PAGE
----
I'm not sure if you are trying to get (1) or (2), here. For (1), I still think your derivation in post #5 is correct. You found ##\frac{\partial t'}{\partial t} = 1/k'## where ##k' = \left [ k \right ]_{ret} = 1- \frac{1}{c} \left [ \vec{v} \cdot \hat{R}\right ]_{ret}##. You can just flip both sides to get ##\frac{\partial t}{\partial t'} = \left [ k \right ]_{ret}## which is relation (1).

    For (3), note that ## \left [ \vec{v} \right ]_{ret} = \frac{\partial \vec{r}_0(t')}{\partial t'} =-\frac{\partial (\vec{x} - \vec{r}_0(t'))}{\partial t'} = - \frac{\partial \vec{R}(t')}{\partial t'} = -\frac{\partial t'}{\partial t} \frac{\partial}{\partial t} \left [ \vec{R} \right ]_{ret}##.
     
  10. Apr 15, 2015 #9
    Thanks. Now how do I plug in all of these terms into the equation for ##\vec E## to get the Feynman expression? don't do it, just give me some hints so I can work it out. It still looks quiet cumbersome, and I don't want to complicate it more than it is by making silly things :p
     
    Last edited: Apr 15, 2015
  11. Apr 15, 2015 #10

    TSny

    User Avatar
    Homework Helper
    Gold Member

    Here is where it does get cumbersome. I didn't see any tricks. Just substitute the expressions and then take the time derivatives in the second and third terms. (Note that k cancels out in the third term before taking the time derivative.)
     
  12. Apr 15, 2015 #11
    Is this ok? I'll put an image so I don't have to write all that in Latex.
     

    Attached Files:

  13. Apr 15, 2015 #12

    TSny

    User Avatar
    Homework Helper
    Gold Member

    Yes, that will be fine.
     
  14. Apr 15, 2015 #13
    The thing in the middle is the ugly one. I have the first and the third term, but I don't see how all that cancels out to get the second term.
     
  15. Apr 15, 2015 #14

    TSny

    User Avatar
    Homework Helper
    Gold Member

    Looks pretty good so far. I'm not sure about your last two terms. It seems to me that the last term should not be there yet. It will be produced by the next to last term. However, in the next to last term it is a bit hard for me to tell if you have a vector symbol over the R at the end of that term.
     
  16. Apr 15, 2015 #15

    TSny

    User Avatar
    Homework Helper
    Gold Member

    For me, the middle expression of E generated 5 terms and the last expression also generated 5 terms.
     
  17. Apr 15, 2015 #16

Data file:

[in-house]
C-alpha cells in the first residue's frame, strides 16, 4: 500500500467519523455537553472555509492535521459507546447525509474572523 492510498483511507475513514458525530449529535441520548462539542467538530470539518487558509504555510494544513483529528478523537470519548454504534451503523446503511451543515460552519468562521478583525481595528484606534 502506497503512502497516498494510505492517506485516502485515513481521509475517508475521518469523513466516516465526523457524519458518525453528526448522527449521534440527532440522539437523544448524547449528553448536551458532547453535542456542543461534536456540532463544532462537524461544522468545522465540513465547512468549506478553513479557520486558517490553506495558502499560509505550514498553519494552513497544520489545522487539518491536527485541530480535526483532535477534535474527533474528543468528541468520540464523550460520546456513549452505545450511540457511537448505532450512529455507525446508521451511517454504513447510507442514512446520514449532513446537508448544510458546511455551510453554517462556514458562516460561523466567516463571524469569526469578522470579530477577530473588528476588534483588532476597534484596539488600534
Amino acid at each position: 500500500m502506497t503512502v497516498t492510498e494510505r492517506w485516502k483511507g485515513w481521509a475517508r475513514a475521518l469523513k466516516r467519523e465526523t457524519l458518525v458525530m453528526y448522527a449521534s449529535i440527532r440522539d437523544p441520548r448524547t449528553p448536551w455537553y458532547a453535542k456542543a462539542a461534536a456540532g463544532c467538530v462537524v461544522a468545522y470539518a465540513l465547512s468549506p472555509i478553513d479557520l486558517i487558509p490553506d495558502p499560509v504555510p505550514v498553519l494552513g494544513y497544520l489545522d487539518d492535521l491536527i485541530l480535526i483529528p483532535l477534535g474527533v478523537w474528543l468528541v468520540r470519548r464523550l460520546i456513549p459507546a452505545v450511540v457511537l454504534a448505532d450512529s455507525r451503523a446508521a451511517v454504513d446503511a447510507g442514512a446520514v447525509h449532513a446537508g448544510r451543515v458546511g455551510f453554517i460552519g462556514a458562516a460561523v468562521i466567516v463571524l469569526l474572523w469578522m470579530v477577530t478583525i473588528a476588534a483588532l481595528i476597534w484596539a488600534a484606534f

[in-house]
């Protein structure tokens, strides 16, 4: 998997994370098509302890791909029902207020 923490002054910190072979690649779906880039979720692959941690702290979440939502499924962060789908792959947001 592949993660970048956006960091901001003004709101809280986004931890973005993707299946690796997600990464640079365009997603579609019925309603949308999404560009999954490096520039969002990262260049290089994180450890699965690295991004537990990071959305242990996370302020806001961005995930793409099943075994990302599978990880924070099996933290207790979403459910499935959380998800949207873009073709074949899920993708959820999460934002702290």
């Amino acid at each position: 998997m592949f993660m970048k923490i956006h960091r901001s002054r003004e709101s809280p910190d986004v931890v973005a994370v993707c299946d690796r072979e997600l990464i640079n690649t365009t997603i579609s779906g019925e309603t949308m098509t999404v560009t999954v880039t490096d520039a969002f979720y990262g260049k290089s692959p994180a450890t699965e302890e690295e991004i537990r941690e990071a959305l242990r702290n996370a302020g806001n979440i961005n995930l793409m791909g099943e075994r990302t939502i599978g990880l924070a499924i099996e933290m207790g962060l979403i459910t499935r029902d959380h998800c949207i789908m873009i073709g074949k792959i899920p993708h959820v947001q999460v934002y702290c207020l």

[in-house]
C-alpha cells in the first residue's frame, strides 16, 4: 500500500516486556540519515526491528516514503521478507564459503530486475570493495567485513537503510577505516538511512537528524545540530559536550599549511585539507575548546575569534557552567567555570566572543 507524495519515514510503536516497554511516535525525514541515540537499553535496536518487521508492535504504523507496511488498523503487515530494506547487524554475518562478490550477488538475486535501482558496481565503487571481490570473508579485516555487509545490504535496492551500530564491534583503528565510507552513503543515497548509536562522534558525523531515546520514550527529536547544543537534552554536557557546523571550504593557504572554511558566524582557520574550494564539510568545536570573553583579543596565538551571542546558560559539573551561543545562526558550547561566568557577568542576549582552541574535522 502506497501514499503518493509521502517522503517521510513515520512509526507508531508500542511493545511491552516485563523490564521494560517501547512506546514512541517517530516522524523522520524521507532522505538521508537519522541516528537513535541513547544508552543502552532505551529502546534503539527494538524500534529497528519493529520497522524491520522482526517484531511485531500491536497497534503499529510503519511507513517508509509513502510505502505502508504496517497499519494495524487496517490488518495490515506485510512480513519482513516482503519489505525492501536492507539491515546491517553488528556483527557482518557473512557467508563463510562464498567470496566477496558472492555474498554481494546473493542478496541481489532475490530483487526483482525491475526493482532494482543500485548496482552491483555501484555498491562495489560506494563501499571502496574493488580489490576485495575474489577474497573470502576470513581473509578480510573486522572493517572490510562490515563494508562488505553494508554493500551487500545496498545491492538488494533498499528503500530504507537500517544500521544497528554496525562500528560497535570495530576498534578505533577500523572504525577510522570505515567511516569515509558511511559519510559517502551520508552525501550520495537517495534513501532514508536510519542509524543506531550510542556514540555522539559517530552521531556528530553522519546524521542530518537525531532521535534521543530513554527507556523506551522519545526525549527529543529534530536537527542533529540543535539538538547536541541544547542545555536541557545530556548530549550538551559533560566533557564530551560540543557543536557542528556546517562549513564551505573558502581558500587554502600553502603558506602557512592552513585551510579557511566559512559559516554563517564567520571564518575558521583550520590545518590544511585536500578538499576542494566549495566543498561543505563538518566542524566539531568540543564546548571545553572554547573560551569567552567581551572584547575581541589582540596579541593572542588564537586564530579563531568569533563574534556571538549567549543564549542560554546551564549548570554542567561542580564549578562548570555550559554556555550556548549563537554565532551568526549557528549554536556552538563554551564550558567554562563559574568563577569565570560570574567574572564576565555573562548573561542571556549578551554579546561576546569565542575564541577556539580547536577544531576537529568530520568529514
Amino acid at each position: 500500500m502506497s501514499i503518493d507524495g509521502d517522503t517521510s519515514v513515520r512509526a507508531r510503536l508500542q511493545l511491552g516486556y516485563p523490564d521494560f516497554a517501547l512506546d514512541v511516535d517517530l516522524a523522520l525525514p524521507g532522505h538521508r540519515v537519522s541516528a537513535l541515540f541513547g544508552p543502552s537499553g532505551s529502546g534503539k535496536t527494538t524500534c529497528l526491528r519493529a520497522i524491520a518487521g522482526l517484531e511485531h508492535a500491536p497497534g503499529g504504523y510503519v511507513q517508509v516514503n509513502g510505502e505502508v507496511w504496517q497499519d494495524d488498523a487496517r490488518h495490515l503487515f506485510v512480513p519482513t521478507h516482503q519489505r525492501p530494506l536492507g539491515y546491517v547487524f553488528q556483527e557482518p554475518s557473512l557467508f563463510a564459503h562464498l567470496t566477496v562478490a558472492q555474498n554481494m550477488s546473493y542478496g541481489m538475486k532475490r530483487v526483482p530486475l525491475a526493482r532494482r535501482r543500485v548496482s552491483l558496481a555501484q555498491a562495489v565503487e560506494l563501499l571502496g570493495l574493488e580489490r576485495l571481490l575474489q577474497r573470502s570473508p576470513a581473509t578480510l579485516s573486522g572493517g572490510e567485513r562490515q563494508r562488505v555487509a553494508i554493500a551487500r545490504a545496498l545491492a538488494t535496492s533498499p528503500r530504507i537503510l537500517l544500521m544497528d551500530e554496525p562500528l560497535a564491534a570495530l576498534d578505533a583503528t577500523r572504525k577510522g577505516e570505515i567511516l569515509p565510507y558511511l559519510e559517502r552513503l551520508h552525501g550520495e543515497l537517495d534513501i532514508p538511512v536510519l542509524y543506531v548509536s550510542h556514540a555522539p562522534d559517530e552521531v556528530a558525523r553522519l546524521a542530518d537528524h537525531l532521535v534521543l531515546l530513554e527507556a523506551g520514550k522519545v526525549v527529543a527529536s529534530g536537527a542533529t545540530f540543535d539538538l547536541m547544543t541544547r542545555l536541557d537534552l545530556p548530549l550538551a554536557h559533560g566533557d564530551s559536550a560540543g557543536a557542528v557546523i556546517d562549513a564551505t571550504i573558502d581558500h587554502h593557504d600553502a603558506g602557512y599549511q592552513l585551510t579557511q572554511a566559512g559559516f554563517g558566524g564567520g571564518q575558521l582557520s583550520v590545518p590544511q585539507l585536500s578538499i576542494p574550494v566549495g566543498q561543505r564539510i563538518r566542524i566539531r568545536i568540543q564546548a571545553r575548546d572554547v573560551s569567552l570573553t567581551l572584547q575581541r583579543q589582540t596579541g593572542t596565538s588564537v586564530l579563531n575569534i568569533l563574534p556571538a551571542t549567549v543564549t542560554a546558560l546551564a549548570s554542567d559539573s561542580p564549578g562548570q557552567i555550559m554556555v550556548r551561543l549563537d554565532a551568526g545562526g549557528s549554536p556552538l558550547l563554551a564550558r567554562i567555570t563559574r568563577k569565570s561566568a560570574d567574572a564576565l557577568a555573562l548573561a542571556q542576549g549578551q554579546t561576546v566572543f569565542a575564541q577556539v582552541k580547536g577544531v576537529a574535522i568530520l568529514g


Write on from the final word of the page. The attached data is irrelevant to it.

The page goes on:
Yes, I just absorbed the R in the denominator into the ##[ \vec R ]_{ret}##. So thats wrong, I was tempted because that gave the term I was looking for :p

    Thank you verymuch for your assistance TSny. I'll try to work it out from here, and I'll let you know if I have any trouble.
     
  18. Apr 15, 2015 #17
    Lets see if I'm working the third term propperly:

    ##\frac{\partial}{c^2 \partial t} \left [ \frac{\vec v}{kR} \right ]_{ret} =\frac{\partial}{c^2 \partial t} \left ( \left [ \frac{1}{kR} \right ]_{ret} [ \vec v ]_{ret} \right )=-\frac{\partial}{c^2 \partial t} \left ( \left [ \frac{1}{kR} \right ]_{ret} [ \vec k ]_{ret} \frac{\partial}{\partial t} [ \vec R ]_{ret} \right )=-\frac{\partial}{c^2 \partial t} \left ( \left [ \frac{1}{R} \right ]_{ret} \frac{\partial}{\partial t} [ \vec R ]_{ret} \right )##

    And:
    ##-\frac{\partial}{c^2 \partial t} \left ( \left [ \frac{1}{R} \right ]_{ret} \frac{\partial}{\partial t} [ \vec R ]_{ret} \right )=-\frac{\partial}{c^2 \partial t} \left ( \left [ \frac{1}{R} \right ]_{ret} \right ) \frac{\partial}{\partial t} [ \vec R ]_{ret}- \left [ \frac{1}{R} \right ]_{ret} \frac{\partial^2}{c^2 \partial t^2} [ \vec R ]_{ret} ##
     
  19. Apr 15, 2015 #18

    TSny

    User Avatar
    Homework Helper
    Gold Member

    OK. Looks good. Note ##\vec{R} = R \hat{R}##.
     
  20. Apr 15, 2015 #19
    I think I'm almost done, I have to do something with the middle term to get it in the form given by Feynmann, but I don't know what precisely. I show you what I did in the pictures. The two terms in the middle in the last picture should give the time derivative of the electric field, but I don't see how to condense those terms.
     

    Attached Files:

  21. Apr 15, 2015 #20

    TSny

    User Avatar
    Homework Helper
    Gold Member

    Everything looks OK to me, except in your final expression for E I believe the second terms has the wrong sign. [EDIT: Your sign is correct!]
     
    Last edited: Apr 15, 2015
Know someone interested in this topic? Share this thread via Reddit, Google+, Twitter, or Facebook

Have something to add?
Draft saved Draft deleted



Similar Discussions: Feynman Expression for the field of a point charge
Loading...